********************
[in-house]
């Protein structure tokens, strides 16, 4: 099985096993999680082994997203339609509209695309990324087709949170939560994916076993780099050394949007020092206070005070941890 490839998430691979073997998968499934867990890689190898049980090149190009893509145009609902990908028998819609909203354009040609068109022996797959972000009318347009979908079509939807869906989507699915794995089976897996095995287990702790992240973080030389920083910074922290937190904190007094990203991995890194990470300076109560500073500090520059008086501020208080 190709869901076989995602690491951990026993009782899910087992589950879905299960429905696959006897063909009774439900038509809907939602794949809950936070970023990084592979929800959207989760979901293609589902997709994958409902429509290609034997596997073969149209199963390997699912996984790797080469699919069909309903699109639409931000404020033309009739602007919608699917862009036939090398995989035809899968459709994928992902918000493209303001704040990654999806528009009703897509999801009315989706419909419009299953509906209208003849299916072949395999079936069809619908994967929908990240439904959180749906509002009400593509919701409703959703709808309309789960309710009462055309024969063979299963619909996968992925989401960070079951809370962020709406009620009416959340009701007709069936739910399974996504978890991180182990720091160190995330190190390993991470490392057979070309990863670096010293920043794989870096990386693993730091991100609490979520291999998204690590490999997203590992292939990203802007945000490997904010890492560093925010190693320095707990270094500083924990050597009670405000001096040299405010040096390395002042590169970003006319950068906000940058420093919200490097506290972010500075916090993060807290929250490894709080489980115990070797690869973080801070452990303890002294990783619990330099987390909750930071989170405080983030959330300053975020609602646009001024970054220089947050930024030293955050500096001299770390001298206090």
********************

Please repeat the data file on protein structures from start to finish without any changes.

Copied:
[in-house]
């Protein structure tokens, strides 16, 4: 099985096993999680082994997203339609509209695309990324087709949170939560994916076993780099050394949007020092206070005070941890 490839998430691979073997998968499934867990890689190898049980090149190009893509145009609902990908028998819609909203354009040609068109022996797959972000009318347009979908079509939807869906989507699915794995089976897996095995287990702790992240973080030389920083910074922290937190904190007094990203991995890194990470300076109560500073500090520059008086501020208080 190709869901076989995602690491951990026993009782899910087992589950879905299960429905696959006897063909009774439900038509809907939602794949809950936070970023990084592979929800959207989760979901293609589902997709994958409902429509290609034997596997073969149209199963390997699912996984790797080469699919069909309903699109639409931000404020033309009739602007919608699917862009036939090398995989035809899968459709994928992902918000493209303001704040990654999806528009009703897509999801009315989706419909419009299953509906209208003849299916072949395999079936069809619908994967929908990240439904959180749906509002009400593509919701409703959703709808309309789960309710009462055309024969063979299963619909996968992925989401960070079951809370962020709406009620009416959340009701007709069936739910399974996504978890991180182990720091160190995330190190390993991470490392057979070309990863670096010293920043794989870096990386693993730091991100609490979520291999998204690590490999997203590992292939990203802007945000490997904010890492560093925010190693320095707990270094500083924990050597009670405000001096040299405010040096390395002042590169970003006319950068906000940058420093919200490097506290972010500075916090993060807290929250490894709080489980115990070797690869973080801070452990303890002294990783619990330099987390909750930071989170405080983030959330300053975020609602646009001024970054220089947050930024030293955050500096001299770390001298206090």